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Slipcovers

Discover Pinterest’s 10 best ideas and inspiration for Slipcovers. Get inspired and try out new things.

Sew Better Fitting Slipcovers With These Techniques

Slipcovers can make a big difference in your home. A slipcover was just what our new home needed to make the living room look complete! In this blog I share the tehcinques I used for my slipcover.

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IKEA Tullsta Slipcover in Ticking Stripe Navy

Shop africa, africa slipcover, african and more IKEA Tullsta Chair Covers at Rockin Cushions: affordable, designer, custom, handmade, trendy, fashionable, locally made, h

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How to Make a Slipcover for a Sectional - Nesting Place

*This post has been pinned so often since it was first published in May of 2010, I wanted to add an updated photo of the sectional–after two years of wear with three boys and a husband the white slipcovers have held up better than I expected. I opted for a fitted yet relaxed style of […]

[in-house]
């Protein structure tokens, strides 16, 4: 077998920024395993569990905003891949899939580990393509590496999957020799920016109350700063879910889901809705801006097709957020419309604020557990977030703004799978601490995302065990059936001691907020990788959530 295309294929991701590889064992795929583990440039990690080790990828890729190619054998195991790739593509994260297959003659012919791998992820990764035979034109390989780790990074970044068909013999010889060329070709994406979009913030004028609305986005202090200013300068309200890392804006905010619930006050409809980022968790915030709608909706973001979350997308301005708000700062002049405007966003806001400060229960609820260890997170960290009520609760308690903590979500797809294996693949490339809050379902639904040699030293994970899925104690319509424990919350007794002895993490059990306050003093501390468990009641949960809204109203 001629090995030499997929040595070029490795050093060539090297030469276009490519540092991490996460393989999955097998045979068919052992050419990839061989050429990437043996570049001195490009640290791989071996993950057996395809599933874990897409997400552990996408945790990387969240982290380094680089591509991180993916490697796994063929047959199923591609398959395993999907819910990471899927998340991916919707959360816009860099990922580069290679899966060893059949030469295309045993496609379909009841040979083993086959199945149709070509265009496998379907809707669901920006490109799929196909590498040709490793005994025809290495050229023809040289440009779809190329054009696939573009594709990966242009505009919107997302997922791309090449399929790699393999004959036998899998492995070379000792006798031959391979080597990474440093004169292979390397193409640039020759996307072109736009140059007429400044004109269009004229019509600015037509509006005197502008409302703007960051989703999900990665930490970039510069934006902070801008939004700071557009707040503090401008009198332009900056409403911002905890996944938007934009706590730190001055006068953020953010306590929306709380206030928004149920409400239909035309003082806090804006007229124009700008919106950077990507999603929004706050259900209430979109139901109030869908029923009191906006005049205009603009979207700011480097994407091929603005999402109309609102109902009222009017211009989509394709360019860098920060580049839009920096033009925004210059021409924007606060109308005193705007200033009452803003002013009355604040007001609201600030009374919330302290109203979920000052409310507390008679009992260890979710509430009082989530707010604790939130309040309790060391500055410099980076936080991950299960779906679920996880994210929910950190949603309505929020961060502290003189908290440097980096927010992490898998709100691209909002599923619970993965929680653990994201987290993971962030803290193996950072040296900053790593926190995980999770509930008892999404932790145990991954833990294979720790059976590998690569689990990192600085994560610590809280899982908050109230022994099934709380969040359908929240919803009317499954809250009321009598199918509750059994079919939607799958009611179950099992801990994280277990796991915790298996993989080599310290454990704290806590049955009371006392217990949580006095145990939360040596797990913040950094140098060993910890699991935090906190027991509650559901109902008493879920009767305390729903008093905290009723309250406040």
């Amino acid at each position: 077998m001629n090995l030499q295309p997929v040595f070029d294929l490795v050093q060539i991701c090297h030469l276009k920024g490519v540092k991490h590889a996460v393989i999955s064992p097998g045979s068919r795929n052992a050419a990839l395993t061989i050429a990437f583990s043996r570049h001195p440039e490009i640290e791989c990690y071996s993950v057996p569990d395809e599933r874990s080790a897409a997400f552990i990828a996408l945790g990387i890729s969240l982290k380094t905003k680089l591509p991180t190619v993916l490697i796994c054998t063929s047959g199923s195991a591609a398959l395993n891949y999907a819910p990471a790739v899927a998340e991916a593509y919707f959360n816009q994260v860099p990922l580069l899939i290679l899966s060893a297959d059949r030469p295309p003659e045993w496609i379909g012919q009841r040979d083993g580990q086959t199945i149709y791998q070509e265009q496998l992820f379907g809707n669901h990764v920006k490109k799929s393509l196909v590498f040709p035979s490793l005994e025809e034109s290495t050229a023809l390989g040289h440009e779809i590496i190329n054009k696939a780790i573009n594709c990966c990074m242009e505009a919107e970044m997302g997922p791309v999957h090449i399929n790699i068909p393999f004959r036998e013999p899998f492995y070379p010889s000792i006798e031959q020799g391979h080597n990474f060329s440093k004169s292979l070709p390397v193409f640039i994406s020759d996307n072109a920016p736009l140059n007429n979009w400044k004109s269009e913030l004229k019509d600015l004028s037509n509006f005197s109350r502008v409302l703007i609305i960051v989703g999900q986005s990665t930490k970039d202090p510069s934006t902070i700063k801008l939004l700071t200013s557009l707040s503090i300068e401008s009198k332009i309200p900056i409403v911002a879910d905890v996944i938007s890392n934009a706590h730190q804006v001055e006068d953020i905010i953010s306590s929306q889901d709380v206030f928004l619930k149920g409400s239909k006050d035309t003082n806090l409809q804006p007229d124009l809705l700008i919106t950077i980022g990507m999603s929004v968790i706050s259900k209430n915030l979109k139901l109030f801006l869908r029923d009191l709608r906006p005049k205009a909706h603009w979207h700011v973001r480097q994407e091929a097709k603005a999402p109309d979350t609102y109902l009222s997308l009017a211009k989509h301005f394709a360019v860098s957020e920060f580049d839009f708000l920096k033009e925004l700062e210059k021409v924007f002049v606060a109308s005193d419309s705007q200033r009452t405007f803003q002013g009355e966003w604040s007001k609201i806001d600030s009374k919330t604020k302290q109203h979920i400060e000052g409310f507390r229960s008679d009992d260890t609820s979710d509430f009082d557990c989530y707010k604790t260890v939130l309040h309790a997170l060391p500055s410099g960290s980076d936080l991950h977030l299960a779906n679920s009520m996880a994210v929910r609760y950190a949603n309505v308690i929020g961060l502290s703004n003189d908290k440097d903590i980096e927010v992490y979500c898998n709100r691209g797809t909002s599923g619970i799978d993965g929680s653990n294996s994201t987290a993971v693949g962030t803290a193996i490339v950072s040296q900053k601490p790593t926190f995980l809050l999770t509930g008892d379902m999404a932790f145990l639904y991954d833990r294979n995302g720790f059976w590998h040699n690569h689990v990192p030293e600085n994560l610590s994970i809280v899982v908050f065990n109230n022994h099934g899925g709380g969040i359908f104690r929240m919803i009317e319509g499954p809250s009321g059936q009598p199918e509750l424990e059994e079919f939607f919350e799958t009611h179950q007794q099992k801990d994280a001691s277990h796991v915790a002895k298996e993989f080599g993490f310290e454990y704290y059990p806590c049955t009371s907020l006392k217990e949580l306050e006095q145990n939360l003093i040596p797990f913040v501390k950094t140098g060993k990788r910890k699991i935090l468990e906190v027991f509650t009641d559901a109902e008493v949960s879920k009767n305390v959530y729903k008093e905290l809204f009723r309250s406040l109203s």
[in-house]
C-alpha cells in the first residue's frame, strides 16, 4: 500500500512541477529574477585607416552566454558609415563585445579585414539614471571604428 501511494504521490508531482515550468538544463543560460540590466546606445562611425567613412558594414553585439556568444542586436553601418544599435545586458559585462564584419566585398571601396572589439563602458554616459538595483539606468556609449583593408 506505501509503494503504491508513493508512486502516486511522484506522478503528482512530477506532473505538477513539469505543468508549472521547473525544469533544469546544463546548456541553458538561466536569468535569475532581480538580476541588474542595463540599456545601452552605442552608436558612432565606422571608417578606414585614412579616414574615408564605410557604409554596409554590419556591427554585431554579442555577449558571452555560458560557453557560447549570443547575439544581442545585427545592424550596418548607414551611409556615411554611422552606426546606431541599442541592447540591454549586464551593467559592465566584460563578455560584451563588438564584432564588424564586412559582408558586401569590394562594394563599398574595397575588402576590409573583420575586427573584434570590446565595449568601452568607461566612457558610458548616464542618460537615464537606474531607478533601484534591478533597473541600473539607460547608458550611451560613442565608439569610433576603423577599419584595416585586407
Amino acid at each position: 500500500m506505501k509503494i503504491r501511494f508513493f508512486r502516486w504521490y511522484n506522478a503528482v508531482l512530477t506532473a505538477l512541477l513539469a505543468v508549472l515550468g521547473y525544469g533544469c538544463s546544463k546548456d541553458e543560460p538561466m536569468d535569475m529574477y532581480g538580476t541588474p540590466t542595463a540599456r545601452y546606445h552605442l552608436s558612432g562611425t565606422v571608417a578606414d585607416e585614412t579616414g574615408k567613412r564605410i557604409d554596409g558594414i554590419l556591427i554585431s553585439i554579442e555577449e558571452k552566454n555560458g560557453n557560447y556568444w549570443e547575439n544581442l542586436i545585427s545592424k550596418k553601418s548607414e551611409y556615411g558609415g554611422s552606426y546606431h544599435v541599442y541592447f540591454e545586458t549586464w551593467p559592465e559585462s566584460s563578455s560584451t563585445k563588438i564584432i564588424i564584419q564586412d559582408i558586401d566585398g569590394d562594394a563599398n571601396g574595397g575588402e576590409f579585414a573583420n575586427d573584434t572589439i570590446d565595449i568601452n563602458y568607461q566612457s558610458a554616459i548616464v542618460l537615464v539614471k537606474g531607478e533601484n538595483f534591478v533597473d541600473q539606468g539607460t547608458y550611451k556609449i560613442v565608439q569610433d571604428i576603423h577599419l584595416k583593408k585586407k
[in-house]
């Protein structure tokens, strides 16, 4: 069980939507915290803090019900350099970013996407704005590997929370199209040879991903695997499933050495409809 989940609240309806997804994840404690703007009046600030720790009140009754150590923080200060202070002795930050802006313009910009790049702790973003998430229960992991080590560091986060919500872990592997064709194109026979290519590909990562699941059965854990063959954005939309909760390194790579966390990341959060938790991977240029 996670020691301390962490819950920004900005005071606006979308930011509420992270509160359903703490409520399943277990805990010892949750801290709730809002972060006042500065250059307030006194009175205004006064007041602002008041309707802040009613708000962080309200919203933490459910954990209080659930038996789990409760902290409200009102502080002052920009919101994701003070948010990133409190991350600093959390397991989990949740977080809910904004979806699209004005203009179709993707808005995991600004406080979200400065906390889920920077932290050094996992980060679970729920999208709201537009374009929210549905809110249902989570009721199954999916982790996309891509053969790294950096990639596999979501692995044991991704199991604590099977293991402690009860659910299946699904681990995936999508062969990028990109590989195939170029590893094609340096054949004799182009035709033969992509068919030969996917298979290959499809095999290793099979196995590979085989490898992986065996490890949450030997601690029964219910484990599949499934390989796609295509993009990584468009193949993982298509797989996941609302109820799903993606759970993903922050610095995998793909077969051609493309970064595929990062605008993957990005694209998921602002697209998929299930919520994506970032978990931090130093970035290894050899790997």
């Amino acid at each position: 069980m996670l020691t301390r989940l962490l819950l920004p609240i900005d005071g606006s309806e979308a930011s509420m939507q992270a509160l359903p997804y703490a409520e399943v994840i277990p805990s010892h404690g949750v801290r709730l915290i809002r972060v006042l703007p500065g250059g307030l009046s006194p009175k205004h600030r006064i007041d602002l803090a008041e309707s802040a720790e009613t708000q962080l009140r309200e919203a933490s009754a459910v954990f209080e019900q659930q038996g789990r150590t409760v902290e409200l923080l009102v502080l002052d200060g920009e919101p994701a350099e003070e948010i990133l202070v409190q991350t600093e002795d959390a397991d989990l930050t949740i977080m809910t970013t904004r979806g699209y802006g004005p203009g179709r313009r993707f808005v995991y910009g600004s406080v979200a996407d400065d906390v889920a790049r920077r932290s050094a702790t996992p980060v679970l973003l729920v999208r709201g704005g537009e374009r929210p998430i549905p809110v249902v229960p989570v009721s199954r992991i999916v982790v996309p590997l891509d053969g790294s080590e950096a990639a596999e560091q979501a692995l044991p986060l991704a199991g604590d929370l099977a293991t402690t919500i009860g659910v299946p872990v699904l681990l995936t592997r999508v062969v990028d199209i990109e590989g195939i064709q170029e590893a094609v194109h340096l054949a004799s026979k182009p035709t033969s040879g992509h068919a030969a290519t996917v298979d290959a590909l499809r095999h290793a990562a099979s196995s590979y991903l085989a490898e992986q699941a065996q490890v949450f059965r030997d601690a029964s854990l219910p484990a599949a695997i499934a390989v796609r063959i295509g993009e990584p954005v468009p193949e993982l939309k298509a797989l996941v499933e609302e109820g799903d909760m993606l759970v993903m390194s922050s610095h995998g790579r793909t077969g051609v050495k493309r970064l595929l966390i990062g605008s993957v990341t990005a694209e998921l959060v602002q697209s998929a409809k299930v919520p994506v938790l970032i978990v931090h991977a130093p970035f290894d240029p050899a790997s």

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Furniture Protector Slipcovers Sofa Couch Cover - No Pocket Model H / 1 Seat (55-195cm)

Pattern: Plain DyedMaterial: 100% PolyesterStyle: ModernModel Number: Sofa CoverProduction: Sofa CoverSize: 55*195cm; 130*195cm; 190*195cmPattern Type: SolidApplicable Sofa: Sectional Sofa

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Armchair Slipcover

See this step by step tutorial on how to make an armchair slipcover from a dropcloth. It's much easier than you might think.

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Essential Twill Ruffle Slipcover Collection - Sure Fit

Read reviews and buy Essential Twill Ruffle Slipcover Collection - Sure Fit at Target. Choose from contactless Same Day Delivery, Drive Up and more.

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How to Slipcover Sofas and Chairs